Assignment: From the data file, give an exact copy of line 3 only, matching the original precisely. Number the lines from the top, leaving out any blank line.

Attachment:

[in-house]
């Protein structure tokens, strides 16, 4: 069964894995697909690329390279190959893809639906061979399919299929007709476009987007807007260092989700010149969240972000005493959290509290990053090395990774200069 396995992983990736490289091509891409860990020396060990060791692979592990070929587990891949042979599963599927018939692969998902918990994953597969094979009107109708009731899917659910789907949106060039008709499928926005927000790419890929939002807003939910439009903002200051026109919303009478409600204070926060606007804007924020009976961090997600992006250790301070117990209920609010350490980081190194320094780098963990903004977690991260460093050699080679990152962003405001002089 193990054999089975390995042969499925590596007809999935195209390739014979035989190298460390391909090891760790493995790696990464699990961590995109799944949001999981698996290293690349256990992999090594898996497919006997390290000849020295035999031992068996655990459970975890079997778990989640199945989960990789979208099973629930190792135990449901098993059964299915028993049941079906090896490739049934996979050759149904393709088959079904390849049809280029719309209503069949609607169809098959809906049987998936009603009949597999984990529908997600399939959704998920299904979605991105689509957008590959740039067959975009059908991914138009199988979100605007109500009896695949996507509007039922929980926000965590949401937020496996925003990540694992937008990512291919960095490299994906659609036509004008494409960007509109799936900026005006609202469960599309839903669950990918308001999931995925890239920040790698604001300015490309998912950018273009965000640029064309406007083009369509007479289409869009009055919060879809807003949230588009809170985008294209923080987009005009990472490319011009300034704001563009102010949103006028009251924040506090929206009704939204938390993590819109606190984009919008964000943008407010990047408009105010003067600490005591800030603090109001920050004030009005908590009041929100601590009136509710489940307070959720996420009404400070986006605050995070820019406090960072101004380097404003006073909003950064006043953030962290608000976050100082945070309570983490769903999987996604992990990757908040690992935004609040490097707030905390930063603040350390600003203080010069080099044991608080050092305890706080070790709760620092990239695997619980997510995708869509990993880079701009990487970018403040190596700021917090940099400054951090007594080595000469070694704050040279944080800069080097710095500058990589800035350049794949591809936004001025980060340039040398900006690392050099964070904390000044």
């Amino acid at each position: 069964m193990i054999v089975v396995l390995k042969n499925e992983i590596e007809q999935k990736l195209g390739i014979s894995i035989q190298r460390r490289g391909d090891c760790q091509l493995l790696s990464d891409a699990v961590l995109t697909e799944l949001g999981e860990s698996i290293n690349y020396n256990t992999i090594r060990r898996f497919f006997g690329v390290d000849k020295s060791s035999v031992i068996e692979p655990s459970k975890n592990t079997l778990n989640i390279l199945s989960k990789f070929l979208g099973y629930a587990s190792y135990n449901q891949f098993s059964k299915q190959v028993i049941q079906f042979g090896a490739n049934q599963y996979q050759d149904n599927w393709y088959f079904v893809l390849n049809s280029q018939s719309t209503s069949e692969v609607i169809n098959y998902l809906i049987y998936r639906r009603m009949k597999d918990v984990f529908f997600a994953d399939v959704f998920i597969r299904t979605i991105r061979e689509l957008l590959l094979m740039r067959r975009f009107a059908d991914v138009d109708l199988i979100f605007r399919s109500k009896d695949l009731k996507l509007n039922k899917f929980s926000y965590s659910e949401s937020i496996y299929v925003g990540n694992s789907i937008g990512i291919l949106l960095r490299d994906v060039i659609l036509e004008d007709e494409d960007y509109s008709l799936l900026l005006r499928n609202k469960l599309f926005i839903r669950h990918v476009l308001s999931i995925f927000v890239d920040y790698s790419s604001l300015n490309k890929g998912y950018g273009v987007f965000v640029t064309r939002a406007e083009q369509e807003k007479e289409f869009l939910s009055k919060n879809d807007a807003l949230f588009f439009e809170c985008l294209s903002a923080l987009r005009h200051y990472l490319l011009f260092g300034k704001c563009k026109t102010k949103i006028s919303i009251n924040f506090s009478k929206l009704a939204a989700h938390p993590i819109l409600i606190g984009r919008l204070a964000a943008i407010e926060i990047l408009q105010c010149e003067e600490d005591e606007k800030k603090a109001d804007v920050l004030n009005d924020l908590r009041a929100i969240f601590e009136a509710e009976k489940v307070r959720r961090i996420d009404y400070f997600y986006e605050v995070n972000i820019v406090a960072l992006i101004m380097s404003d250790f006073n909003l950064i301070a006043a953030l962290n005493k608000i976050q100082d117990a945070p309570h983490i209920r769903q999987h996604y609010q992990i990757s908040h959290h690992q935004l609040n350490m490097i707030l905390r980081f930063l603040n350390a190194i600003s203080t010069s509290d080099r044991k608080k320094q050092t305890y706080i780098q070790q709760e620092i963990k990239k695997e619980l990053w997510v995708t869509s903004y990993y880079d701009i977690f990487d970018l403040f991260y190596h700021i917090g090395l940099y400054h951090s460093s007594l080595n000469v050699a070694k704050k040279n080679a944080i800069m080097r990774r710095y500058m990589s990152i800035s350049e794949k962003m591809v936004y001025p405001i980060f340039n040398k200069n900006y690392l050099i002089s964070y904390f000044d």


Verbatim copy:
């Amino acid at each position: 069964m193990i054999v089975v396995l390995k042969n499925e992983i590596e007809q999935k990736l195209g390739i014979s894995i035989q190298r460390r490289g391909d090891c760790q091509l493995l790696s990464d891409a699990v961590l995109t697909e799944l949001g999981e860990s698996i290293n690349y020396n256990t992999i090594r060990r898996f497919f006997g690329v390290d000849k020295s060791s035999v031992i068996e692979p655990s459970k975890n592990t079997l778990n989640i390279l199945s989960k990789f070929l979208g099973y629930a587990s190792y135990n449901q891949f098993s059964k299915q190959v028993i049941q079906f042979g090896a490739n049934q599963y996979q050759d149904n599927w393709y088959f079904v893809l390849n049809s280029q018939s719309t209503s069949e692969v609607i169809n098959y998902l809906i049987y998936r639906r009603m009949k597999d918990v984990f529908f997600a994953d399939v959704f998920i597969r299904t979605i991105r061979e689509l957008l590959l094979m740039r067959r975009f009107a059908d991914v138009d109708l199988i979100f605007r399919s109500k009896d695949l009731k996507l509007n039922k899917f929980s926000y965590s659910e949401s937020i496996y299929v925003g990540n694992s789907i937008g990512i291919l949106l960095r490299d994906v060039i659609l036509e004008d007709e494409d960007y509109s008709l799936l900026l005006r499928n609202k469960l599309f926005i839903r669950h990918v476009l308001s999931i995925f927000v890239d920040y790698s790419s604001l300015n490309k890929g998912y950018g273009v987007f965000v640029t064309r939002a406007e083009q369509e807003k007479e289409f869009l939910s009055k919060n879809d807007a807003l949230f588009f439009e809170c985008l294209s903002a923080l987009r005009h200051y990472l490319l011009f260092g300034k704001c563009k026109t102010k949103i006028s919303i009251n924040f506090s009478k929206l009704a939204a989700h938390p993590i819109l409600i606190g984009r919008l204070a964000a943008i407010e926060i990047l408009q105010c010149e003067e600490d005591e606007k800030k603090a109001d804007v920050l004030n009005d924020l908590r009041a929100i969240f601590e009136a509710e009976k489940v307070r959720r961090i996420d009404y400070f997600y986006e605050v995070n972000i820019v406090a960072l992006i101004m380097s404003d250790f006073n909003l950064i301070a006043a953030l962290n005493k608000i976050q100082d117990a945070p309570h983490i209920r769903q999987h996604y609010q992990i990757s908040h959290h690992q935004l609040n350490m490097i707030l905390r980081f930063l603040n350390a190194i600003s203080t010069s509290d080099r044991k608080k320094q050092t305890y706080i780098q070790q709760e620092i963990k990239k695997e619980l990053w997510v995708t869509s903004y990993y880079d701009i977690f990487d970018l403040f991260y190596h700021i917090g090395l940099y400054h951090s460093s007594l080595n000469v050699a070694k704050k040279n080679a944080i800069m080097r990774r710095y500058m990589s990152i800035s350049e794949k962003m591809v936004y001025p405001i980060f340039n040398k200069n900006y690392l050099i002089s964070y904390f000044d």